For the 290 Tri-X OC Sapphire is using a slightly different variation of their Tri-X cooler than what we saw on the 280X Toxic. The variably sized 80mm/90mm fans are gone in favor of a trio of equally sized 85mm fans, maintaining the triple fan design of the Tri-X while ever so slightly changing the airflow and aesthetics. The shroud has also been changed to accommodate the new fan sizes, though functionally it’s identical to the previous one. The three fan setup ultimately ensures that Sapphire has plenty of airflow to work with even at low fan speeds and that virtually every inch of the heatsink is covered by the airflow coming off of those fans.

Speaking of heatsinks, the heatsink assembly on the Tri-X has also received some minor modifications in order to accommodate the 290 series. Most significantly here, Sapphire has put together a new baseplate to match the component locations on the reference 290 PCB and to cover the VRM circuitry. Otherwise the primary heatsink itself remains unchanged from what we saw with the 280X Toxic. Here Sapphire uses a two segment vertical fin design with 5 copper heatpipes to move heat between the GPU and the heatsink. Two pipes going to the first segment located over the GPU while the other three go to the segment at the tail end of the card, with the largest of these heatpipes measuring 10mm in diameter.

As for the board itself, as was previously mentioned this is a semi-custom card, so Sapphire is melding their custom cooler to AMD’s reference board – complete with the AMD logo. This isn’t an overclocking-centric card, so AMD’s board is a reasonable choice here, especially if it means getting cards out quickly. Using AMD’s board also means that the power requirements and I/O options are identical to the reference 290. This means we’re looking at a peak power consumption of about 300W, augmented by a 6pin + 8pin PCIe power socket set at the top of the card. Meanwhile I/O is 2x DL-DVI, 1x DisplayPort, and 1x HDMI. This also means that the BIOS selection switch is present; it of course didn’t do anything special for the 290, so Sapphire has repurposed it to allow selecting between UEFI and BIOS type VBIOSes.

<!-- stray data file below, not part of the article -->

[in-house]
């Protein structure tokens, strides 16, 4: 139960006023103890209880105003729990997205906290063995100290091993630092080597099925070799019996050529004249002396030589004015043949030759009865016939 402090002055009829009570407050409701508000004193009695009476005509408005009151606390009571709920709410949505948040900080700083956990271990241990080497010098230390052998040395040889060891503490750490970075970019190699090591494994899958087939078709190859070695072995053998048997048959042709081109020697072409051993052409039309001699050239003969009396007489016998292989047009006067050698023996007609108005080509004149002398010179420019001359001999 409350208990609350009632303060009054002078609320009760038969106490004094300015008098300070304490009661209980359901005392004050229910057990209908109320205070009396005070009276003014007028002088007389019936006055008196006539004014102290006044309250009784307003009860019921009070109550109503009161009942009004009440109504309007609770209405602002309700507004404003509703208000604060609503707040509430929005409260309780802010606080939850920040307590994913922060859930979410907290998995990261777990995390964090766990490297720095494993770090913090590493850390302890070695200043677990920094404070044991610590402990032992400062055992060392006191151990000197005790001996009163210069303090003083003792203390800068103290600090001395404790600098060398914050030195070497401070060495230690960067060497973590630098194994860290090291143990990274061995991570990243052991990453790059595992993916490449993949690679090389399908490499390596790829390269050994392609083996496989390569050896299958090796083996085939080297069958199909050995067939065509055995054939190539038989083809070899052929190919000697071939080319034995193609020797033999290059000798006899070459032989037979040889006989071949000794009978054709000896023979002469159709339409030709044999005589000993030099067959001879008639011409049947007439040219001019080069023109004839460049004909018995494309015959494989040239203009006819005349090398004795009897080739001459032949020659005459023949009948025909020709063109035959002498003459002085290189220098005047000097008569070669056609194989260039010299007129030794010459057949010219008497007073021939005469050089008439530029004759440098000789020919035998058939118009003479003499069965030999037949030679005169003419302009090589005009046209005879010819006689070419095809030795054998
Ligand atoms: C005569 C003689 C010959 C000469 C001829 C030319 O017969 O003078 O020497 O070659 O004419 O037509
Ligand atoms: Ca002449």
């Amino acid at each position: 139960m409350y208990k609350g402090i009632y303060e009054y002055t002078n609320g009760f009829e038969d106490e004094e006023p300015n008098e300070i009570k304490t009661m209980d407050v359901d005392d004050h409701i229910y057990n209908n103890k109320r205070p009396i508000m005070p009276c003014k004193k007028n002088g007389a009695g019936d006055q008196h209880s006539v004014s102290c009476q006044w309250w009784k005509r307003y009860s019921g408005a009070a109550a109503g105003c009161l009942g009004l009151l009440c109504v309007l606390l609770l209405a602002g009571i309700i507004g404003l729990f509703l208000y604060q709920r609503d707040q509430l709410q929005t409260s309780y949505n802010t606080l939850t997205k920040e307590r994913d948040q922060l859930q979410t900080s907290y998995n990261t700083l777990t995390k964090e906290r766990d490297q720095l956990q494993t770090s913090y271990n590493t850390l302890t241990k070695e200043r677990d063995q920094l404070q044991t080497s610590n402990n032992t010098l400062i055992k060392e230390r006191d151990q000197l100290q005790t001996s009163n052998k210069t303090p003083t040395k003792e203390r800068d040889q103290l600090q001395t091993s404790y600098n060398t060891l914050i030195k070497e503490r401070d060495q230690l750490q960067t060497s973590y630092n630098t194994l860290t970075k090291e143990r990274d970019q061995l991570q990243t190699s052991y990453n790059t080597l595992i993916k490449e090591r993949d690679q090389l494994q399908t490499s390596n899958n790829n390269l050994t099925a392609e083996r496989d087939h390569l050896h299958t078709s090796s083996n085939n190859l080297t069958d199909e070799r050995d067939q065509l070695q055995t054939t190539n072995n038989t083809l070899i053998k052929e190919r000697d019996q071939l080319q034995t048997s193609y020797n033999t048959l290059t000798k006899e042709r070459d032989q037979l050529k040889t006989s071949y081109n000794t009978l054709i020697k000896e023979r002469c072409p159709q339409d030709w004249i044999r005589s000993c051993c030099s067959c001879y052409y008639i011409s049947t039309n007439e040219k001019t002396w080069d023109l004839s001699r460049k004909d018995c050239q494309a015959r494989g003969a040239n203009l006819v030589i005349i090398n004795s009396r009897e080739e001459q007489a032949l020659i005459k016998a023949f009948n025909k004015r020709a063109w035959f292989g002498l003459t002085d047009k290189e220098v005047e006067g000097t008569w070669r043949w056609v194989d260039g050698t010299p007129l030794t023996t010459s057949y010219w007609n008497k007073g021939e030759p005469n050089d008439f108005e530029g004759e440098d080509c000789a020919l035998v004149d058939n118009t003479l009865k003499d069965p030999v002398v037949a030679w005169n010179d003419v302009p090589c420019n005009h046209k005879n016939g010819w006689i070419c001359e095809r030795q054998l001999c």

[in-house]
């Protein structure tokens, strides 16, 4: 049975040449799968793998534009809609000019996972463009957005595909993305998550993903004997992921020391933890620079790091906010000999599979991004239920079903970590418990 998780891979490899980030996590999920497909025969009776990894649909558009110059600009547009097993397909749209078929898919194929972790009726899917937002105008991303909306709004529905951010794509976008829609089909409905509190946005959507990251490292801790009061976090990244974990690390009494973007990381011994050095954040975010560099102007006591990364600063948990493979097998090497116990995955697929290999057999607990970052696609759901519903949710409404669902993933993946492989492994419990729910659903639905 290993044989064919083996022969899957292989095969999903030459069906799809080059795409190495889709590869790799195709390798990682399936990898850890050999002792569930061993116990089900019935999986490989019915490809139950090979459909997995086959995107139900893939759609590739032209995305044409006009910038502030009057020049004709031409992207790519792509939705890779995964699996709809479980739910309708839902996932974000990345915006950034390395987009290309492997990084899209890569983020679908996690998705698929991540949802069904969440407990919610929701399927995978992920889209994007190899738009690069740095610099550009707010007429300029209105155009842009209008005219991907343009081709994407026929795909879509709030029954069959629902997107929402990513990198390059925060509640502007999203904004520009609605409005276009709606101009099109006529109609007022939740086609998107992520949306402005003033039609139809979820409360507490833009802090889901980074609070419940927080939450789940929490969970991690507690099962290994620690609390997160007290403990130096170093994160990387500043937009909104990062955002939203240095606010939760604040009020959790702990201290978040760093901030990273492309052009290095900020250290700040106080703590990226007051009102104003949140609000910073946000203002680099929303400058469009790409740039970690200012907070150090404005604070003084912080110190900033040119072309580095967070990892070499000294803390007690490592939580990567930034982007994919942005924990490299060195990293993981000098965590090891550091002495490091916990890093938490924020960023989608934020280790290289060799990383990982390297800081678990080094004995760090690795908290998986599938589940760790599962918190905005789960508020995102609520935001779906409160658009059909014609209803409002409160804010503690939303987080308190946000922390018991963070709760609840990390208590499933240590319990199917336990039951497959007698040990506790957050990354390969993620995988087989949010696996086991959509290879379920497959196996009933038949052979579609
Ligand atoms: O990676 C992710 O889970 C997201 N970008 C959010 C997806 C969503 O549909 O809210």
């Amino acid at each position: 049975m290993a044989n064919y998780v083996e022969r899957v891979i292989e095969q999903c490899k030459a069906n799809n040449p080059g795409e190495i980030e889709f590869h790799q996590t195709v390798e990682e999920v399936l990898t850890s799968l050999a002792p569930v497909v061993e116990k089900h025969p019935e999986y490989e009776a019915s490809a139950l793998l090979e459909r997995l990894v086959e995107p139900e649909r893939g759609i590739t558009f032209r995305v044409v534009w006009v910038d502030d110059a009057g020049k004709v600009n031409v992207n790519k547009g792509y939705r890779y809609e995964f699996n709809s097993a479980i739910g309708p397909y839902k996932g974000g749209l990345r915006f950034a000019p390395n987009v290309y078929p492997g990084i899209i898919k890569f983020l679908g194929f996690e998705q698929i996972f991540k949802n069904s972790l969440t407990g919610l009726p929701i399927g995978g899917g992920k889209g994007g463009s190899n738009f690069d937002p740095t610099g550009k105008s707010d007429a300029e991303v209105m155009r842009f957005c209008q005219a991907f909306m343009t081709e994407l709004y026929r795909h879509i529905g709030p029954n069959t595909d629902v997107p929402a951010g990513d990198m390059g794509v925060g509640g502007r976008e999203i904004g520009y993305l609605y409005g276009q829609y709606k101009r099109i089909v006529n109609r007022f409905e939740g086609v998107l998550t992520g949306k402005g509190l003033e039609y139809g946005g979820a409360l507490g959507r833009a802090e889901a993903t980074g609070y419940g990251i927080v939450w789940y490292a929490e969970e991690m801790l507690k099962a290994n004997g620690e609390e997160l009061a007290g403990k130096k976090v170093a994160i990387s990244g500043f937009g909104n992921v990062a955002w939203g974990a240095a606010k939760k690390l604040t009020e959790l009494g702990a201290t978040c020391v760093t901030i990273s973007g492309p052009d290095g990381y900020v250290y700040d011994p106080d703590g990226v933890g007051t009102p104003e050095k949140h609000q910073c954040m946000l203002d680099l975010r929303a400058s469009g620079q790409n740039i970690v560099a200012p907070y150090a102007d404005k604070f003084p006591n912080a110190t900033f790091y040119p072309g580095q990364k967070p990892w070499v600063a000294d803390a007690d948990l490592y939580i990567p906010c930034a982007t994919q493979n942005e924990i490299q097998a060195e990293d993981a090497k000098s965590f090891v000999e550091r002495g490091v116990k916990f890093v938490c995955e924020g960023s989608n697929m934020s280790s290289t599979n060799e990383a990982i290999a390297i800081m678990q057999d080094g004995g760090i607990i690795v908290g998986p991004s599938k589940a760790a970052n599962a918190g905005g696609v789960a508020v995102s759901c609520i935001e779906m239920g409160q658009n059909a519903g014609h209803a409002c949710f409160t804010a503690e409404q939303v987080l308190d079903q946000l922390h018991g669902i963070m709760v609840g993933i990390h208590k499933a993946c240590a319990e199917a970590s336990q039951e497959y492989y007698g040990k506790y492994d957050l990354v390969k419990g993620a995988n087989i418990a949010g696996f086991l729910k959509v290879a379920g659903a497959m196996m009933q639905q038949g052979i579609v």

On a related note, because Sapphire is using AMD’s reference board this means that Sapphire’s cooler is larger than the board itself. The board is 10.5” long, while the Tri-X cooler brings the total length of the card to a clean 12”. Though despite the size difference, Sapphire has done an extremely good job with their build quality here, more than resolving the issues we saw with our 280X Toxic sample. Sapphire has mounted the board to the Tri-X cooler at every single screw point available on the board, including 3 points at the rear of the card, securely attaching the card to the cooler. There is no flex or bending of any kind in the board or the cooler, so the card is as solid as solid can be.

Finally, let’s quickly talk about warranties, pricing, and availability. As with all of their cards, Sapphire is offering a 2 year warranty on the 290 Tri-X OC, which is middling for a video card warranty these days. Meanwhile for pricing Sapphire is setting the MSRP for the card at $449, $50 above the official MSRP for the reference 290. The price difference is admittedly more than we’re used to seeing for a low tier semi-custom card, but Sapphire is coming into this with a very strong hand, as we’ll see in our power/temp/noise testing. Ultimately the pricing Sapphire will be able to maintain will be based on the quality of other board partners’ cards and their own pricing. Compared to the reference 290 Sapphire is in a good position, but until we’ve seen other customized cards it’s hard to say just how they’re going to compare.

The other factor of course will be what retail prices are like when this card arrives at etailers, which is currently scheduled for the end of this week. Cryptocoin mania has continued to rage on over the past month, which has resulted in highly distorted video card prices. This should (theoretically) abate soon, but for the time being there’s a good chance the 290 Tri-X OC is going to premiere at closer to $550 than $450. Given the exceptional nature of what’s going on right now we’re going to make our comparisons using MSRP pricing on the basis that all of this is temporary, but it’s something that bears mentioning.

290 Tri-X OC Thermal Management & The Test
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  • ShieTar - Tuesday, December 24, 2013 - link

    "Curiously, the [idle] power consumption of the 290 Tri-X OC is notably lower than the reference 290."

    Well, it runs about 10°C cooler, and silicone does have a negative temperature coefficient of electrical resistance. That 10°C should lead to a resistance increase of a few %, and thus to a lower current of a few %. Here's some nice article about the same phenomenon observed going from a Stock 480 to an Zotac AMP! 480:

    http://www.techpowerup.com/reviews/Zotac/GeForce_G...